INDIANAPOLIS — Local doctors are encouraging everyone to take a few minutes and go get their flu shot sometime soon. This flu season is expected to be bigger than the last few we have seen.

Dr. Robin Ledyard, the chief medical officer at Community Health Network, said flu cases from August and September show a rise. 

”If you look at it from August to October, in these two months period of time, we’ve had about a 25% increase in flu numbers across the Midwest for sure,” Dr. Ledyard said.

Doctors also prepare for the flu season by paying close attention to Australia and other countries that have already had their flu seasons.

”They were very busy. They had a lot more cases,” said Dr. John Christenson, the associate medical director at Riley Hospital for Children. “Especially if you compare to the previous year where we barely had any.”

The past two flu seasons have been lighter than usual through the height of the COVID-19 pandemic. Doctors believe extra COVID precautions taken by so many, like masking and avoiding crowds, helped to prevent the spread of the flu, too. As those precautions have dropped, doctors worry about a worse flu situation this year.

”We are probably going to anticipate we’re going to see more cases this year than in years past,” Dr. Christenson said.

Another concern is with a few years of down flu seasons, this means there is less natural immunity from the flu in the general public.

”What I am afraid of is there is a large population out there that has no protection against this flu,” said Dr. Christenson.

However, helping to prevent the spread of the flu is easy and only involves doing a few things.

”You need to get that vaccine at least two or three weeks before that peak comes so you can be protected, and especially in young children, they require two doses,” Christenson said.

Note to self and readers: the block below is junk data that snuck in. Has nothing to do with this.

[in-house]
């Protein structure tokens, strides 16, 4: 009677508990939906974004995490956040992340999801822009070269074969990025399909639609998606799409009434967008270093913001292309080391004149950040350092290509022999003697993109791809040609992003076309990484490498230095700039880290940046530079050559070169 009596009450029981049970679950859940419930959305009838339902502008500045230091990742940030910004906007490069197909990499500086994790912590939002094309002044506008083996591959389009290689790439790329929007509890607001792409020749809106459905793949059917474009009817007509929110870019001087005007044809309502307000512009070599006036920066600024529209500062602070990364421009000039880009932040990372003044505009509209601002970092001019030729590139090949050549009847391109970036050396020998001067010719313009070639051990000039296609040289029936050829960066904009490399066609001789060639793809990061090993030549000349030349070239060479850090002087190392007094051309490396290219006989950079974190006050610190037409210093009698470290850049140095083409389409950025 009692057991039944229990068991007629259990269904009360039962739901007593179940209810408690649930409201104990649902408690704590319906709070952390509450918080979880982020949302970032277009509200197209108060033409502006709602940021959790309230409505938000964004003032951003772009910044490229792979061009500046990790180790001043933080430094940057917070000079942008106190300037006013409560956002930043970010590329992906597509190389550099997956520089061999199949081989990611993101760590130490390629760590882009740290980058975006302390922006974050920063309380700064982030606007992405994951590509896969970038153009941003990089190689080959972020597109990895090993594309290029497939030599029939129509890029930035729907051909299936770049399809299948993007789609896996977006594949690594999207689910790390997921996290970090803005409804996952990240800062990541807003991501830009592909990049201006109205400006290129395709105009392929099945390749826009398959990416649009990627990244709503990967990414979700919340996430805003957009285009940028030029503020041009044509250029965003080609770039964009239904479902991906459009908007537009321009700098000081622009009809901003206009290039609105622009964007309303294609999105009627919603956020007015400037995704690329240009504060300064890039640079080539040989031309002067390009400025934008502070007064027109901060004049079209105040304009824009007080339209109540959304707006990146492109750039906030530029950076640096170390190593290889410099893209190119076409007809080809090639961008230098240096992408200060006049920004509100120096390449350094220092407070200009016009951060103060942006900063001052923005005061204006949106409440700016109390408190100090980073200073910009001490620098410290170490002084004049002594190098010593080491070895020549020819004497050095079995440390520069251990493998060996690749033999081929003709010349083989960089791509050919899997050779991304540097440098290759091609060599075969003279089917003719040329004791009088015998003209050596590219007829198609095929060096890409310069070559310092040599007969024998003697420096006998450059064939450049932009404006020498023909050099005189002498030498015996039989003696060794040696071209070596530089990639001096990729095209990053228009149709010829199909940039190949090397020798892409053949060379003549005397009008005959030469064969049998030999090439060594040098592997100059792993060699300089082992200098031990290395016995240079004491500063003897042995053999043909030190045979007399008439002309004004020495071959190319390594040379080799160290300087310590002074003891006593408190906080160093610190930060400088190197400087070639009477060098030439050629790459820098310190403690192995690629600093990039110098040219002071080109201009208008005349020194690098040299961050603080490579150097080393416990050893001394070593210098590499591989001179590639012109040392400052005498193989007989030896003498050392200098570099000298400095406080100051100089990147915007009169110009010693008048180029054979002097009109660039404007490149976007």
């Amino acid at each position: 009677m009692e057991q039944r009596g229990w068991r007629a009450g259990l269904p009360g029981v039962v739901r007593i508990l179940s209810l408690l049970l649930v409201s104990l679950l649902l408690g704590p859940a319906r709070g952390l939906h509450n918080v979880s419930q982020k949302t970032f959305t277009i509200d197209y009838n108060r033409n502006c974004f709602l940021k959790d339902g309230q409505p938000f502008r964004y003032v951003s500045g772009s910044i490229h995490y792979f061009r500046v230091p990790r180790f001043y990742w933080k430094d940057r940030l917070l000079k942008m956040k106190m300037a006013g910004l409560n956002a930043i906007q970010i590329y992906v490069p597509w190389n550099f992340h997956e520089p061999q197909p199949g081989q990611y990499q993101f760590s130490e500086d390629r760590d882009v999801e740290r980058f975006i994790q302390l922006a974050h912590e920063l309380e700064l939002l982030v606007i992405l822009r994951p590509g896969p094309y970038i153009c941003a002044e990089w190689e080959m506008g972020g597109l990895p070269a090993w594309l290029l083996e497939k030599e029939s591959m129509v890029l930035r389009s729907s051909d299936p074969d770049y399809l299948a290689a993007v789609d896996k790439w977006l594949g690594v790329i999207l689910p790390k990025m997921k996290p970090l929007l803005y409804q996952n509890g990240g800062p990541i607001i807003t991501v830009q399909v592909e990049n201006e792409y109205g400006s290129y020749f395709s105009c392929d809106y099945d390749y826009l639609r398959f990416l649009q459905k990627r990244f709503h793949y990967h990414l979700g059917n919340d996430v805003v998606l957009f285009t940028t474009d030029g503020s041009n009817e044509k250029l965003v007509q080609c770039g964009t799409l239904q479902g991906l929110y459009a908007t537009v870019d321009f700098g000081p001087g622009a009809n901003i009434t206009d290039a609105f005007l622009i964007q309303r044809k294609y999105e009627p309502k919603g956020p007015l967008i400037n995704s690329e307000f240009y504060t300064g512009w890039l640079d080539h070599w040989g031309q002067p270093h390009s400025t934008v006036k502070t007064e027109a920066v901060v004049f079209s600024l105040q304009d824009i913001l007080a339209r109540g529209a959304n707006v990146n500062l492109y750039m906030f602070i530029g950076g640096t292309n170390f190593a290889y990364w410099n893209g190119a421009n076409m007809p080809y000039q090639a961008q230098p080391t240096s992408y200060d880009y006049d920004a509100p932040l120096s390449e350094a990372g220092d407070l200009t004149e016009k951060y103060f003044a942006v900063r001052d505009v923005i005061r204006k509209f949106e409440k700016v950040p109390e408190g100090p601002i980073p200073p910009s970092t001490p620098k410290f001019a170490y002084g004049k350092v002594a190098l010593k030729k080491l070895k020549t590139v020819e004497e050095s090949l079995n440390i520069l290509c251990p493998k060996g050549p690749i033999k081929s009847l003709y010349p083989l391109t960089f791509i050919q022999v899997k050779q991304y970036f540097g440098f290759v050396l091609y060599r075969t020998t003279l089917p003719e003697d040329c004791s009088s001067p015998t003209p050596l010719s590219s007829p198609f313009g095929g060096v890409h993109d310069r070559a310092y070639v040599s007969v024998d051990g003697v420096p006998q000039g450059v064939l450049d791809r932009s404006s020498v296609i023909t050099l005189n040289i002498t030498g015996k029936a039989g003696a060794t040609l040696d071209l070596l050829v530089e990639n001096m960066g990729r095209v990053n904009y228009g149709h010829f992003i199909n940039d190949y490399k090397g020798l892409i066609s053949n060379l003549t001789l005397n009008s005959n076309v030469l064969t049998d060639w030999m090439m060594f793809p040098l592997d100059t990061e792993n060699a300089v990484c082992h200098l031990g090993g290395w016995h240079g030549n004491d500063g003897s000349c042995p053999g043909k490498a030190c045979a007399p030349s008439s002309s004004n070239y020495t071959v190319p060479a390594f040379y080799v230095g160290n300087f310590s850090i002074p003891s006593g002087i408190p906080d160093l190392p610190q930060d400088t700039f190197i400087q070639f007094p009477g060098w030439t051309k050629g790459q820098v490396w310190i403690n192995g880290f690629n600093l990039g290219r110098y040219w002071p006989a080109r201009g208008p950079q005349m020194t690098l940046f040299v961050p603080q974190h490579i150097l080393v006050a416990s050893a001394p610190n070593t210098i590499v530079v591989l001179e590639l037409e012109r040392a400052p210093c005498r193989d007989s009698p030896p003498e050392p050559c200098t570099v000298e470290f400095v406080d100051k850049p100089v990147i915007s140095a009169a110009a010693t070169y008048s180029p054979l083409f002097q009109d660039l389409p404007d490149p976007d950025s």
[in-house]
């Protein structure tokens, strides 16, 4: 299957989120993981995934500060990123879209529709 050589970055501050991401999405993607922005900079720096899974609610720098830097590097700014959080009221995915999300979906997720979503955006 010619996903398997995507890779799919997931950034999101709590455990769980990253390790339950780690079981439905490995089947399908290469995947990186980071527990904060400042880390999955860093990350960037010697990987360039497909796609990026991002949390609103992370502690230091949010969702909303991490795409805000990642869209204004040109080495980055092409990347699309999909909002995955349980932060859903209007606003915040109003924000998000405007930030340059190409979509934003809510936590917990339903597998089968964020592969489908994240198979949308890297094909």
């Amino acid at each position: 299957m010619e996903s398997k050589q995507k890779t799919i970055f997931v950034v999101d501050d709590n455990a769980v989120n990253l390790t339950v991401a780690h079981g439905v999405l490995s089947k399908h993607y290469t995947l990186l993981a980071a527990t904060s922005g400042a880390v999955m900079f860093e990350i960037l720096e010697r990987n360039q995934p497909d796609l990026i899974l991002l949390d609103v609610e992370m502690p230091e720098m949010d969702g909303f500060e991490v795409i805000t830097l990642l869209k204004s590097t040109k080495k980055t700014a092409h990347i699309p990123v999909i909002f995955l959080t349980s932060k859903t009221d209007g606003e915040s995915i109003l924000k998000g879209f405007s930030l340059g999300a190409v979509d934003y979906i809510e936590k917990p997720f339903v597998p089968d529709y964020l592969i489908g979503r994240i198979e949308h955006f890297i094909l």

It’s also a good idea to pick up some of those older COVID habits again – keep a mask and hand sanitizer with you.

”Wear your mask if you think you’re going to be around someone that is sick or you are feeling slightly sick yourself,” Ledyard said.

And remember to keep an eye on those you’re around.

”Screen the people who come and visit your home,” Christenson said. “Your children and yourself shouldn’t be next to people who are sick.”

As far as a COVID resurgence in the colder months, both doctors said it’s possible, but we have the tools to keep it under control.

”Even if those COVID cases go up, hopefully the severity continues to be on that lower end,” Ledyard said.

Ledyard and Christenson expect flu cases to start picking up around thanksgiving.

If you are looking to get your flu vaccine, Community Hospital East is giving out flu shots for free on Oct. 21 from noon to 3 p.m. and Oct. 26 from 9 a.m. to noon. Community Health Network will also have free flu shots at the Irvington Halloween Festival on Oct 29 from 10 a.m. to 3 p.m.

Riley Children’s Health will be giving out free flu shots for all ages at the Indianapolis Children’s Museum on November 3 and December 1.

Christenson said if you still need that flu vaccine and the latest COVID booster, you can get them at the same time. Just make sure to get them in different arms.